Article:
The Discovery of America by Christopher Columbus (1959)

 
 

Ecumenical Council (1960)

 
 

Dali from the Back Painting Gala from the Back Eternalized by Six Virtual Corneas Provisionally Reflected (1972-73)

 
 

Gala Contemplating the Mediterranean Sea Which at Eighteen Metres Becomes the Portrait of Abraham Lincoln -Homage to Rotkho- (1976)

 
 

Dali Lifting the Skin of the Mediterranean Sea to Show Gala the Birth of Venus (1977)

Honey is Sweeter Than Blood

“! O friendship, how piercing are your darts..”

Virginia Woolf

The Waves

 
 

We know from correspondence with Federico García Lorca and other friends of the painter such as Sebastià Gasch that Salvador Dalí used to refer to the now-disappeared painting as the Apparatus Forest, while on this oil painting we can clearly read in the lower left-hand corner: Etude pour “Le miel est plus douce que la sang” [sic]. The highly poetical expression of the title takes its inspiration, as Dalí explains in The Secret Life of Salvador Dalí, from words used by Lídia de Cadaqués: “[…] Lídia began to pluck it, and soon the whole room was covered in feathers. When this operation was over, she cleaned the chicken, and with her fingers dripping with blood, she began to pull out its viscera which she arranged neatly on a separate dish on the crystal table, where I had laid a very expensive book of facsimiles of the drawings of Giovanni Bellini. Observing that I jumped up anxiously to remove the book against the possibility of splashing, Lydia smiled bitterly, and said, “Blood does not spot” and then she immediately added this sentence, which a malicious expression in her eyes charged with erotic hidden meanings, “Blood is sweeter than honey. I,” she went on, “am blood, and honey is all the other women! My sons…” (this she added in a low voice) “at this moment are against blood and are running after honey.’”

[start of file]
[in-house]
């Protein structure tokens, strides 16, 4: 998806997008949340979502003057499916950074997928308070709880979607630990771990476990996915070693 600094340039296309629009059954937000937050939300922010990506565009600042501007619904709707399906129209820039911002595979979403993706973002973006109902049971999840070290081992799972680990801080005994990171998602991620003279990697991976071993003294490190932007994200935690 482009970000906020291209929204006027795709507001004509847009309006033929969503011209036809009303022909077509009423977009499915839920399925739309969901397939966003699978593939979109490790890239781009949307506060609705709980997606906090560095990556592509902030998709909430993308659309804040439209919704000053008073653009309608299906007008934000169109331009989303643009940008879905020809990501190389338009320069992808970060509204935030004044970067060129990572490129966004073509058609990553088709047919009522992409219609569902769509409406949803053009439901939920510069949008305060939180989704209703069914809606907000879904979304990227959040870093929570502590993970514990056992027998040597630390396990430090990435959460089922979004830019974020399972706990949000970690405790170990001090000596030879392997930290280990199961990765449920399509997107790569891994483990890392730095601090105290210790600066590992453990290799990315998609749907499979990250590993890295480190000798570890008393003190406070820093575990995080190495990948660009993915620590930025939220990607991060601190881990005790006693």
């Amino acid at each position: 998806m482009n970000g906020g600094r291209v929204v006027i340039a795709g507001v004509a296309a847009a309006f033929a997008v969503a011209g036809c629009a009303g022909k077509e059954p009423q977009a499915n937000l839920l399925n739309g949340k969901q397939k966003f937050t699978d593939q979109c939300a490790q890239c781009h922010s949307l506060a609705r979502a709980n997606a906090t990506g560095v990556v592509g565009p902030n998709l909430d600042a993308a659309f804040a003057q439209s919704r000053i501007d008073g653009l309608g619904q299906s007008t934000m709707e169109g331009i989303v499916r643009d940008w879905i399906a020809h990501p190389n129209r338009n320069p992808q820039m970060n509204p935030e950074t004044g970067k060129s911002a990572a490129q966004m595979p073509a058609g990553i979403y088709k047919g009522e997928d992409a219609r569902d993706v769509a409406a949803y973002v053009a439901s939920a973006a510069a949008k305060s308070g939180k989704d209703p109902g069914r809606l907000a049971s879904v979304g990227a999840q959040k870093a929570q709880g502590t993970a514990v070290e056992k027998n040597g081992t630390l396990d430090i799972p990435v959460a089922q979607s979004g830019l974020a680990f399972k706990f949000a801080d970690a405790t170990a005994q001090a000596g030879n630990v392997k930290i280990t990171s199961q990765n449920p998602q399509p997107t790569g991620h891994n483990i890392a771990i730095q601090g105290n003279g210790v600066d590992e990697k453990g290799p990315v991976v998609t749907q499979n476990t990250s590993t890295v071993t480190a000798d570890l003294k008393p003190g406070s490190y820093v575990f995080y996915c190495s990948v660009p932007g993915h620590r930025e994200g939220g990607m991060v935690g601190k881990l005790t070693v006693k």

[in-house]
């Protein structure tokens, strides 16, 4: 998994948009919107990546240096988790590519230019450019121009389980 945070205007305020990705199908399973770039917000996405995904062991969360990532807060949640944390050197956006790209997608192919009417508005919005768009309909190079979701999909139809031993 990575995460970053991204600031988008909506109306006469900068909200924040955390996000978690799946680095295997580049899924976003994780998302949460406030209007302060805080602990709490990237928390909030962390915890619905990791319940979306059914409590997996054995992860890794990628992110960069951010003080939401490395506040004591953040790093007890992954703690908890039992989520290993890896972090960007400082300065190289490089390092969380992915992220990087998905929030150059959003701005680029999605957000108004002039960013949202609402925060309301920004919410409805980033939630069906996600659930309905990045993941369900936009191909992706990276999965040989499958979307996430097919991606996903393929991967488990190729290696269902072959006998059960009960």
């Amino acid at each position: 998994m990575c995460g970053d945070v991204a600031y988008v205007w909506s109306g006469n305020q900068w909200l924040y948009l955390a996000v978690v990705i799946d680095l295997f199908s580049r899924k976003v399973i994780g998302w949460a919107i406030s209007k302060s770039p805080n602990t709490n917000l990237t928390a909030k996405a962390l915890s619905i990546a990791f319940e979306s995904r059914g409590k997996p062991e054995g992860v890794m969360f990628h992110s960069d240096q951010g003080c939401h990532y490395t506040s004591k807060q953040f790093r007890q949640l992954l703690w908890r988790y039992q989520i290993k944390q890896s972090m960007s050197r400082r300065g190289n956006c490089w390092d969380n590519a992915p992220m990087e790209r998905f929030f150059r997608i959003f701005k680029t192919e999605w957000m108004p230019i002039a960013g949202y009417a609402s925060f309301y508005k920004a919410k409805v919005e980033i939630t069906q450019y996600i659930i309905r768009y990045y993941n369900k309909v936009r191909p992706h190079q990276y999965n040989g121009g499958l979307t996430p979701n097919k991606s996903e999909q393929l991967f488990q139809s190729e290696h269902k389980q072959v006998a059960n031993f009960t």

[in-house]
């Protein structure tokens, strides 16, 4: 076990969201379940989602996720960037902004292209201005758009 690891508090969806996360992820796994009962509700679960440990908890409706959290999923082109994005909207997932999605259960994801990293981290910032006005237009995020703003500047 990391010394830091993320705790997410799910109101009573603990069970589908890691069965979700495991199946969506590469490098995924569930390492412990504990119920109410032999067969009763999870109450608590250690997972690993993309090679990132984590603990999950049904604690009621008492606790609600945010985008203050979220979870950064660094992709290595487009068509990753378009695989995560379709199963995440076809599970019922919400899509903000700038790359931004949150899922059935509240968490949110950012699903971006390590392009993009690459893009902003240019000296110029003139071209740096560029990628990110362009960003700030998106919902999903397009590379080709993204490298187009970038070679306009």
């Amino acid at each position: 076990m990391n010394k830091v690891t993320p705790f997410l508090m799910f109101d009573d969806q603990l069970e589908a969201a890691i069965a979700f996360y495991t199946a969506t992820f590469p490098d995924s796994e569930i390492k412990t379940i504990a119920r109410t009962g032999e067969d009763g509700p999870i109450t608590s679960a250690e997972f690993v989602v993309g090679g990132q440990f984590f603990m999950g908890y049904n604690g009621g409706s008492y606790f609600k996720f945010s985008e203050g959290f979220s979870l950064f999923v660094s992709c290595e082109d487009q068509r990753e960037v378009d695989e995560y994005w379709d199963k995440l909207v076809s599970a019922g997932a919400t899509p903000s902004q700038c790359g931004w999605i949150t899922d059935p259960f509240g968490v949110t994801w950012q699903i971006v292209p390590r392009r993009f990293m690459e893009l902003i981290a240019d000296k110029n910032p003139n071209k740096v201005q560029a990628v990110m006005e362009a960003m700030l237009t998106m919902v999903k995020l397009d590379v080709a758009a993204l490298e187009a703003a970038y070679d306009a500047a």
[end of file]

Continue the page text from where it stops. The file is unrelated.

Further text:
The Rotting Donkey, Salvador Dalí,  1928

 
 

This work is also of great interest due to its being the study for a now-disappeared painting called Honey is Sweeter than Blood, dating from 1927. In the Study we might particularly note the same iconographic features that make the finished work so special: the apparatuses, the severed head, the blood, the rotting donkey, etc., features that refer us back to the painter’s “new aesthetic” and in which we can observe the first clear references to Surrealism. This “new aesthetic” is the one formally announced in some of his articles published in L’Amic de les Arts, such as Sant Sebastià or La meva amiga i la platja, and also discussed with his friend the poet García Lorca in the letters they exchanged over that period.